Professor: Enter the Wu-Tang to teach high school science
GZA, one of the founders of the Wu-Tang Clan, wants to turn his talents to helping teach science in schools.
November 19th, 2012
04:50 PM ET

Professor: Enter the Wu-Tang to teach high school science

by Martin Rand III, CNN

(CNN) – Music has often been used to teach kids complicated concepts. Shows like “Schoolhouse Rock” and “Sesame Street” showed that music can help kids digest lessons, whether it’s how a bill makes it through Congress or words that begin with the letter Q.

Now, Columbia University Professor Christopher Emdin is taking that same logic and applying it to high schools in New York City. But rather than Mr. Chips or Elmo leading kids in sing-alongs, enter the Wu-Tang.

Along with Emdin, Wu-Tang member GZA and the founders of the hip-hop lyrics website Rap Genius will announce a program that utilizes hip-hop to teach science in 10 New York City public schools.

“Everything has already been tried,” said Emdin, an assistant professor of science at Columbia’s Teachers College. “We’ve already done a pilot, and it was successful.”

According to Emdin, during the project’s trial period, attendance, interest and graduation rates all rose after hip-hop was introduced into the classroom.

Science has been one of the harder subjects to teach to black and Latino students, who make up 70% of the city’s rolls, according to New York’s Independent Budget Office. The 2009 National Assessment of Education Progress said only 4% of African-American seniors were proficient in sciences, compared with 27% of whites.

All of the schools participating are predominately African-American and/or Latino, Emdin said.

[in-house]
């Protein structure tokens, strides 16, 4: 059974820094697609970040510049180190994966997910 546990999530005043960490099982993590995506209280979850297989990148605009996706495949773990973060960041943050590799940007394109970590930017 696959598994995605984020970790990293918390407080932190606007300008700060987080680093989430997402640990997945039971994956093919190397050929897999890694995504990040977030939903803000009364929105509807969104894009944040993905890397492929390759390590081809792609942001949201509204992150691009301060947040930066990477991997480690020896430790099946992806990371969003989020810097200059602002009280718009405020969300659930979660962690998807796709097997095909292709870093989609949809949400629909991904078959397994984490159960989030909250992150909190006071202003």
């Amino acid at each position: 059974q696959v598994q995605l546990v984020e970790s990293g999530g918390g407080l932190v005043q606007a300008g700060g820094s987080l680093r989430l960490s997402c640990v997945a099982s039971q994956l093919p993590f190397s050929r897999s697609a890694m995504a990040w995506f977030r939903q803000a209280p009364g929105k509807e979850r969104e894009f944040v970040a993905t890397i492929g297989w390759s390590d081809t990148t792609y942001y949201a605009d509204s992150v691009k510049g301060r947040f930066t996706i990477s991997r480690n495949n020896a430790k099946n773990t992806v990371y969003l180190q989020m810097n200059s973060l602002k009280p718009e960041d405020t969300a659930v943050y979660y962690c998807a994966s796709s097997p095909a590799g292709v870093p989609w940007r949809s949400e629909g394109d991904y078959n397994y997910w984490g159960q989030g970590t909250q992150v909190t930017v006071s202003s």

While Emdin and GZA will attend a few schools on a regular basis to check progress, science teachers will learn how to incorporate hip-hop into the lesson plan.

The process is simple, Emdin said. After learning the material, students will have to create rap songs relaying the material back to the teacher. This can be done individually or in groups known as cyphers, where people stand in a circle and take turns rapping.

“A hip-hop cypher is the perfect pedagogical moment, where someone’s at the helm of a conversation, and then one person stops and another picks up,” Emdin said in an interview with The New York Times. “There’s equal turns at talking. When somebody has a great line, the whole audience makes a ‘whoo,’ which is positive reinforcement.

However, this isn’t a place for nursery school rhymes. According to Emdin, GZA says “the rhymes can’t be corny or wack.” Students will have to show that they not only know the curriculum, but also that they can create intelligible rap lyrics out of the material.

Along with other grades for the class, students will be graded on the content, lyrics, storytelling ability, flow and the complexity of their metaphors.

“The teachers will be trained on the cultural hip-hop,” Emdin said. “They’re open to anything that will help the students improve and learn the material.”

However, the project is about more than trying to teach the students science. It’s also about relating to the urban youth’s interests and keeping them engaged.

“It’s already a win-win because we know it works,” Emdin said.

As he explained, it’s not so much about grades increasing but keeping the students in school using a tool “that most of them have used all their lives.”

According to The Times, GZA will look over the students’ raps. The best ones will be posted on the Rap Genius website for the hip-hop community to see.

Rap Genius received a $15 million investment last month by Silicon Valley venture capitalists who want to see the site’s Wiki format applied to other musical genres and historic texts, including “poetry, literature, the Bible, political speeches, legal texts, science papers," a post on Rap Genius states.

The project, which will target grades 9-12, will cover sciences ranging from biology to physics.

According to Emdin, all the boroughs of New York City will be represented with the exception of Staten Island, which is ironic because most of Wu-Tang’s members, including GZA, are from the borough.

GZA, who was born Gary Grice, also goes by the nickname "Genius" because of his deep lyrics and heavy reliance on metaphors. His band mates have referred to him as "a fountain of wisdom," and he was invited to speak at Harvard University's Black Men's Forum last year.  He also spoke at the Massachusetts Institute of Technology earlier this year.

The official announcement for the program will be next month, and the program will start during the spring semester in January 2013.

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